The orange market is much tighter this year says Jason Ram, Senior Trading Manager at Capespan. "It is unusual for all supply countries to have had production issues. The early fruit drop on Navels in South Africa was catastrophic for our growers with some losing as much as 70% of the crop. Argentina has also reported significant downturns in yield coupled with additional pull-out due to cosmetic defects."
The lemon season was not much better for South African exporters with one trader calling the Russian market “a mess”.
The European Union proved equally challenging, with Spanish Verna lemons remaining on the market for longer, further aided by their short transport time to market put pressure on prices.
The extreme heat wave and the lack of rainfall raised the concerns for the fruit and vegetable sector in southern Spain, where temperatures reached 46 degrees Celsius. The climate is changing and the summers are hotter. This year was a record.
"If it doesn't rain soon, this drought could represent a serious problem for our sector ahead of the next campaign," explained one trader. The temperatures recorded were extremely high, so water consumption went up and reserves were very low. There have already been several years with very low rainfall, and although growers had been 'surviving' until now, this year could be decisive for future campaigns.
As ever the supply of avocados was in the news. Even though it only accounts for nearly 2% of all Peruvian avocado exports, China could be a very important factor in boosting the value of this fruit to the benefit of producing countries such as Peru.
Although the main destinations of the fruit is the Netherlands, as the port of Rotterdam is a gateway to several European countries, Spain, the United States,and the United Kingdom, the Asian country's demand was helping to boost the exponential increase of international prices.
Chile had also faced some difficulties to obtain Peruvian avocado because of this factor. According to one trader, "They have sought us out and done the impossible to get avocado and it has been difficult to compete against the main markets like the USA, Europe, and China, which do not have significant volumes but which helps increase prices. China is having a significant impact on avocado demand."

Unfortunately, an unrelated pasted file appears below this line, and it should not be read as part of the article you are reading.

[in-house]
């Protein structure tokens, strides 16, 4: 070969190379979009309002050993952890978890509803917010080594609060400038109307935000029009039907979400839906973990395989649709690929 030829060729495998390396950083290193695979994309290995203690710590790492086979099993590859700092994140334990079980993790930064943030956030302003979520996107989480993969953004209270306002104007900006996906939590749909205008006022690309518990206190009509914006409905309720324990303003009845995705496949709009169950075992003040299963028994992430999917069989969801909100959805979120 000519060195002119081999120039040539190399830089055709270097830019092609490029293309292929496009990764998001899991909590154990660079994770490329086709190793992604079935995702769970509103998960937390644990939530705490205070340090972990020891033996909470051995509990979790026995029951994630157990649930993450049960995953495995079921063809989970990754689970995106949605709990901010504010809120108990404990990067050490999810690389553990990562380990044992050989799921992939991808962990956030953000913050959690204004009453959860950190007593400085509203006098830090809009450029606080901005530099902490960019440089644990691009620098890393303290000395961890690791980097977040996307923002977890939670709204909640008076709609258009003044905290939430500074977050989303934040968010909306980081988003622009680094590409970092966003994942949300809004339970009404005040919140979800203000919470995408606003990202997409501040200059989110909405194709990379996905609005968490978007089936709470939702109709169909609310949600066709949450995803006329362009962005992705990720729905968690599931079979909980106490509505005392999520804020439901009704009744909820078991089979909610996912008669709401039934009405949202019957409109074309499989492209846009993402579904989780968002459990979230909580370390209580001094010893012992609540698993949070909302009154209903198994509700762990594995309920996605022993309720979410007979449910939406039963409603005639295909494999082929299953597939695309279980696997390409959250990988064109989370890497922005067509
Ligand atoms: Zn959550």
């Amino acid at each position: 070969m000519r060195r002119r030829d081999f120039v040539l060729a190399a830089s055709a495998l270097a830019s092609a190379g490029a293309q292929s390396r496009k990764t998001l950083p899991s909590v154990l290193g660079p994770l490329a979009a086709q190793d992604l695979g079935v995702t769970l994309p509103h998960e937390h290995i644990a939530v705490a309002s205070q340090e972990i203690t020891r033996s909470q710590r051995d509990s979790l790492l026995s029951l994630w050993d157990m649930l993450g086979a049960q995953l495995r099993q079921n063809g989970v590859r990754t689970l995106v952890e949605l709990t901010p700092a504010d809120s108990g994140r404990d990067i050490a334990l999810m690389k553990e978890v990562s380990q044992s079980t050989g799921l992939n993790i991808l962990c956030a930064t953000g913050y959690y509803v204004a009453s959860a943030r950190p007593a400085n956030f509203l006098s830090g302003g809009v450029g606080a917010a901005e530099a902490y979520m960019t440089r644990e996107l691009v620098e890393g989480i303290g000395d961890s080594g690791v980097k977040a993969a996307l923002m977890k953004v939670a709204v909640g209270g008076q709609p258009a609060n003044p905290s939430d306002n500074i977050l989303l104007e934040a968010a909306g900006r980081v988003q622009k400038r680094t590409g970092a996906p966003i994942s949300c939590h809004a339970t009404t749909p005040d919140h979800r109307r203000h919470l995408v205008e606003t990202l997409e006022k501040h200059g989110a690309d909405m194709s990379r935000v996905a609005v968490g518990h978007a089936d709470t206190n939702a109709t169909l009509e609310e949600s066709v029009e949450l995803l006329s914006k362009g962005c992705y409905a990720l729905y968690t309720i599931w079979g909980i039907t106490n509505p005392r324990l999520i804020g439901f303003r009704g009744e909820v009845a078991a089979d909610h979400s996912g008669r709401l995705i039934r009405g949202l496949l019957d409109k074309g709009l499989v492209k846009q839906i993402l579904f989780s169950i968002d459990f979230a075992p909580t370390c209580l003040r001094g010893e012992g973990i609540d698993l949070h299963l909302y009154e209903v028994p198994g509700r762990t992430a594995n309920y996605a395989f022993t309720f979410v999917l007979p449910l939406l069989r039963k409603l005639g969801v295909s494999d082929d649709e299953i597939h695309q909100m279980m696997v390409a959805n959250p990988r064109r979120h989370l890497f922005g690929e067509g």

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Other news in this sector:
- 12/22/2017 Year overview December 2017
- 12/21/2017 Year overview November 2017
- 12/20/2017 Year Overview October
- 12/19/2017 Year overview September 2017
- 12/18/2017 Year overview August
- 12/15/2017 Year overview July
- 12/13/2017 Year overview June
- 12/11/2017 Year overview May 2017
- 12/08/2017 Year overview April 2017
- 12/06/2017 Year overview March 2017
- 12/04/2017 Year overview February 2017
- 12/01/2017 Year overview January 2017
- 01/02/2017 Could brussel sprouts be missing from UK tables this Christmas?
- 12/21/2016 US elections and what the Trump win could mean for NAFTA, TTP
- 12/19/2016 Brexit goes forward, Russia lifts bans, controversy about food waste in EU
- 12/16/2016 Growing worldwide demand for avocados brings opportunity
- 12/15/2016 New Russian bans and the lifting of old ones
- 12/14/2016 Bad weather brings shortages of key fruits and veg
- 12/13/2016 Brexit decision announced, Chinese President visits Poland and weather woes for stonefruit
- 12/12/2016 Weather brings unusual situations for growers